looking at the relationship and examining why you want to have intercourse. It
means taking responsibility for preventing an unplanned pregnancy and the spread
of sexually transmitted diseases. Many couples decide not to include sexual
intercourse in their activities because of the risks, or because they just don't
feel ready.

So, how do you say "no" without hurting the other person, making him or her
dislike you and say bad things about you? How do you say "no" so that the other
person knows you really mean it? Here are some things to think about:
1. Work out an understanding with your partner. Talk things over before they go
further than you both want.
2. Remind yourself that your partner doesn't need to have sexual intercourse; if
you can wait, your partner can wait.
3. You don't have to explain, but you can give a reason if you want to, such as
"I've made up my mind to wait," or "I'm not ready to get involved."
4. Remember how important birth control and parenthood are.
5. It's easy to get a sexually transmitted disease. These may be painful or
uncomfortable, and can cause infertility or sterility. "Infertility" means being
unable to have a baby, and "sterility" means being unable to father a child.
6. Respect yourself. Know that the right person will wait for you.
7. Consider your goals for yourself in education, career and other areas of your
life.
8. Believe in yourself. Remember your personal values, and do what is right for
you.
In some relationships, guys or girls try to talk another person into
intercourse. Some lines that people use are:
"If you really love me you'll prove it."


"Everybody's doing it."


"I'll take care of you."


"I'll stop before you could get pregnant."


"If you don't want to have sex with me I'll leave you."
or,


"I'll find somebody who will."


Remember, no one has the right to pressure you into having intercourse. It's
your decision.
Sometimes people feel that having intercourse will solve their problems. Some
unhealthy reasons for having intercourse are:
You want to hold onto a relationship that's breaking up.


Your friends are all doing it (or say they are).


You want to prove that you are very feminine or very masculine.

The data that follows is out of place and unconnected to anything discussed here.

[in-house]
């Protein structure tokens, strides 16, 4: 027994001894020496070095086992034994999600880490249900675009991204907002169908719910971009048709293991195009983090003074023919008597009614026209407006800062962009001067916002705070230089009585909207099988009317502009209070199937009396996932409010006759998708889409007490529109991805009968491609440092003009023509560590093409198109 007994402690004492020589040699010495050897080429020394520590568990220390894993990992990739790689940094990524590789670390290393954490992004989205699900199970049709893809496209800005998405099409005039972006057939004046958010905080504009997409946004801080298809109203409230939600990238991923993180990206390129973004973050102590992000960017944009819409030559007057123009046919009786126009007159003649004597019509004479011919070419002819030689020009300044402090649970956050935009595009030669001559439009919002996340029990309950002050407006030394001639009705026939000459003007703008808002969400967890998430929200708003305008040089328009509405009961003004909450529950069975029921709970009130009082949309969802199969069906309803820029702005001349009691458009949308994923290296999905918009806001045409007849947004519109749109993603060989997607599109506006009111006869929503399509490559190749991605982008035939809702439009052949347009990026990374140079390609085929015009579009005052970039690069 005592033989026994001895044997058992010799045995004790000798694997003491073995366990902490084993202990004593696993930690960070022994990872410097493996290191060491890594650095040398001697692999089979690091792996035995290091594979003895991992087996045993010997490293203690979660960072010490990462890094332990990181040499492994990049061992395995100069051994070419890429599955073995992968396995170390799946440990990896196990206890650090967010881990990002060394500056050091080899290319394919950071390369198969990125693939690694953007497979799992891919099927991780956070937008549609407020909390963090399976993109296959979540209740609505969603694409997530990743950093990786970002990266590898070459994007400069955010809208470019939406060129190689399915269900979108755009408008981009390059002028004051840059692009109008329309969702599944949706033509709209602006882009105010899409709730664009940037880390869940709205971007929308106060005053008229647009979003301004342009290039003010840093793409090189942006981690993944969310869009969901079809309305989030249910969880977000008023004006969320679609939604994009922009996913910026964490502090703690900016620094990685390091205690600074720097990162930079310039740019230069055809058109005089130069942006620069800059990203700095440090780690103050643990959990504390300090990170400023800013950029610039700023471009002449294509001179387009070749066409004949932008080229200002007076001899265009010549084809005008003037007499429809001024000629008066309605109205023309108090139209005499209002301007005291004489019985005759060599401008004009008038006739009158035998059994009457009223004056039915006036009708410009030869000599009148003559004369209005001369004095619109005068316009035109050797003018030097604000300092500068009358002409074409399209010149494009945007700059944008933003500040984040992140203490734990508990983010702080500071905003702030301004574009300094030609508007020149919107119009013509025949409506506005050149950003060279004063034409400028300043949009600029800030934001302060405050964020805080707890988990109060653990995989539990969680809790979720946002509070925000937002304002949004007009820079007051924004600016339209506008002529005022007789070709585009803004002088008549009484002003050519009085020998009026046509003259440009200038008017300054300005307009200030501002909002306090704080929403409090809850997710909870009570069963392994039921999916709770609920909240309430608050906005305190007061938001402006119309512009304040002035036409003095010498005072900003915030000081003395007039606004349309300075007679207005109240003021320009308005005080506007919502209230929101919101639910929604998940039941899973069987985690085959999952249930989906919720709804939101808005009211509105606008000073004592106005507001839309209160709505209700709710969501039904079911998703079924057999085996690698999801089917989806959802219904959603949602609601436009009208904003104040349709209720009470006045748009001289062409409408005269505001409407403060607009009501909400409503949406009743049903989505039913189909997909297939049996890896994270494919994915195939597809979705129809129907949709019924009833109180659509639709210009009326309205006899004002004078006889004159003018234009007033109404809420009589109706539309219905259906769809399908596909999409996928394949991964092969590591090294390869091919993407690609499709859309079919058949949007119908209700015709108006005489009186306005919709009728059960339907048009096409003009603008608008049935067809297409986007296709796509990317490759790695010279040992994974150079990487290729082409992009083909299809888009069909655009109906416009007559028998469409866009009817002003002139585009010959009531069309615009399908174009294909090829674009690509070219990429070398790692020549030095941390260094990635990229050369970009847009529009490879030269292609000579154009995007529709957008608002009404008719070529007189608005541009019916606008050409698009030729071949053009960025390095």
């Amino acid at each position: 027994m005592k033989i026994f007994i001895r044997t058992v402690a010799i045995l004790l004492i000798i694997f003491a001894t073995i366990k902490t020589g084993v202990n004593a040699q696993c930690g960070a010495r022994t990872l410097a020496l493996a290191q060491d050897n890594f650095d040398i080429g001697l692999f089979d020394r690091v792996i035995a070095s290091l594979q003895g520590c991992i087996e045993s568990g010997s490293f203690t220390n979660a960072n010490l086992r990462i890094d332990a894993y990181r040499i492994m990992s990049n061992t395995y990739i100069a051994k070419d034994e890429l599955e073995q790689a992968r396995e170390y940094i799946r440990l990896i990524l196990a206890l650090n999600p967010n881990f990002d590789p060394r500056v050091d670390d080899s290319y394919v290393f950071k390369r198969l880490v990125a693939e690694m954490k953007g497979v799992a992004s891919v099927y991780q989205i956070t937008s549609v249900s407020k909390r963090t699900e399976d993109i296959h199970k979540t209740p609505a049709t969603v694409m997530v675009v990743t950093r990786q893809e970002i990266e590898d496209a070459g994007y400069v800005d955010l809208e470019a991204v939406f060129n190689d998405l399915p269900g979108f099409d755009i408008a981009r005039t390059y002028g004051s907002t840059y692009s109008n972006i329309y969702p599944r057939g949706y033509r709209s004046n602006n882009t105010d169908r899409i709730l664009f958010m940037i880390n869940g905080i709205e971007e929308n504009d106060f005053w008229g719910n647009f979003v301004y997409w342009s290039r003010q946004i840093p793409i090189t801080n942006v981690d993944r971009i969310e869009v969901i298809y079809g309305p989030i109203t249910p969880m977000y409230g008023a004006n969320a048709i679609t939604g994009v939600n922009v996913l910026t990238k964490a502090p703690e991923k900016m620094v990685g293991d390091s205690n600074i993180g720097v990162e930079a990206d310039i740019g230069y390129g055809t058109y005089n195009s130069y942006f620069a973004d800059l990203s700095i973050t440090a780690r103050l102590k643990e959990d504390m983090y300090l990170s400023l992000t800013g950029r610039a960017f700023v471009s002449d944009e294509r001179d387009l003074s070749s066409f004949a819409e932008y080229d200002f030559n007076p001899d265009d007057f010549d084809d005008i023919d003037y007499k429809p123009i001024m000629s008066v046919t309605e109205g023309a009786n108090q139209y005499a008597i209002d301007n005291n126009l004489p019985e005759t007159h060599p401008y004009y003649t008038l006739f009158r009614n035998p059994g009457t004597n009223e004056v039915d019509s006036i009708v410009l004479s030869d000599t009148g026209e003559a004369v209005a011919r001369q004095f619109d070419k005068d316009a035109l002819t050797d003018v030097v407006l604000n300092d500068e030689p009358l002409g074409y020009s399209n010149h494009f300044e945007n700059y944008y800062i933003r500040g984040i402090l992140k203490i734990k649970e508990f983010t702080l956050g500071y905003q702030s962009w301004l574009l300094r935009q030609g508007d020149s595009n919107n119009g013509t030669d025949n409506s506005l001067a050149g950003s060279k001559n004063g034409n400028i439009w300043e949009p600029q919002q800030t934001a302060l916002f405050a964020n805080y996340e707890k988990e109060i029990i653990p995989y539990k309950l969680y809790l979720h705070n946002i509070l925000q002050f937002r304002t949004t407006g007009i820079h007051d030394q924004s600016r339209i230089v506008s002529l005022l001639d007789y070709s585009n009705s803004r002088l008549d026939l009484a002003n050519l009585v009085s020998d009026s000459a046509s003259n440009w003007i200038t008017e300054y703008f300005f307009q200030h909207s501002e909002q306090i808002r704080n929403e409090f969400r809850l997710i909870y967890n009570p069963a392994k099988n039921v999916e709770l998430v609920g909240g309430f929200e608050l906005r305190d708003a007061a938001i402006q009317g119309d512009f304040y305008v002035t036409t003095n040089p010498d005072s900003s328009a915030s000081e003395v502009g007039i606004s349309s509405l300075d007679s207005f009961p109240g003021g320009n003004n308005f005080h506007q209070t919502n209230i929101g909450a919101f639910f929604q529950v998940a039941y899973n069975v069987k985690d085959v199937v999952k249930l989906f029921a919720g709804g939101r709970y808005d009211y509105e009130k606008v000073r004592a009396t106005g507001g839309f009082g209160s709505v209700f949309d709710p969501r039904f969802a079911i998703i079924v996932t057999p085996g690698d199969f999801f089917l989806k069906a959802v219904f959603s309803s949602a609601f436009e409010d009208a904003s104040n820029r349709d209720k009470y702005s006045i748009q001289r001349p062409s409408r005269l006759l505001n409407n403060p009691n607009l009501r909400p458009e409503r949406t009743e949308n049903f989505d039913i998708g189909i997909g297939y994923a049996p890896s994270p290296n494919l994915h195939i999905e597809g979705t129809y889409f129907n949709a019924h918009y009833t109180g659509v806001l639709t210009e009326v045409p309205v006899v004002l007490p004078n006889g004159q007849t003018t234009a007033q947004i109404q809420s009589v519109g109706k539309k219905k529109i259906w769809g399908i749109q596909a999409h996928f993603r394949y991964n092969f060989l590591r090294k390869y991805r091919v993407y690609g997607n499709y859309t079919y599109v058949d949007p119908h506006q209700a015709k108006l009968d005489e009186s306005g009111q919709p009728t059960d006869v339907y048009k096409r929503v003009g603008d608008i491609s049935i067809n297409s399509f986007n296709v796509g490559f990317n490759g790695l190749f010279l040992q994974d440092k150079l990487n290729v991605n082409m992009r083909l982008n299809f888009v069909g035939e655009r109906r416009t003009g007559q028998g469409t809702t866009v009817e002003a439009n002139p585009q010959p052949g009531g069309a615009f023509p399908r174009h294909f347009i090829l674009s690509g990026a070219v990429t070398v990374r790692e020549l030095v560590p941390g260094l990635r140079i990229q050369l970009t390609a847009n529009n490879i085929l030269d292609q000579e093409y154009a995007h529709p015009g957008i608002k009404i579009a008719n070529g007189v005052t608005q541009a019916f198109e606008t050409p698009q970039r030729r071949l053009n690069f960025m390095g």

You want to get pregnant to make him marry you.


You've had intercourse before; there's no point in holding back any more.


You were high and it just happened.


If you are ready to have sexual intercourse, then you need to be ready to take
responsibility for birth control and avoiding the spread of sexually transmitted
diseases. Relying on luck is not good enough. Find out as much as you can so you
can make the best choice. Kissing, hugging, petting, mutual masturbation all can
be healthier and safer than intercourse -- and just as sexy.
The more sure you are of yourself, the less likely you are to be flattered or
frightened into doing something you're not ready for. Think carefully. Avoid
alcohol and drugs, as well as people or situations that keep you from thinking
for yourself. Talk things over with someone you trust. You have many choices,
make the decisions that seem best for you. You deserve that!
You can read other Facts of Life Netline messages about sexuality. Talk to
someone you respect and trust. Or, you can call a local Planned Parenthood
organization or Public Health Unit -- see References/Resources.


Sexual Concerns of Teens
Teenagers have many questions about sexuality. One of the most common is "Am I
normal?" Most teens are concerned about body changes, fantasies, being sexually
attracted to others and having sexual feelings. Teens are also curious about
heterosexuality, homosexuality, bisexuality, masturbation, sexual satisfaction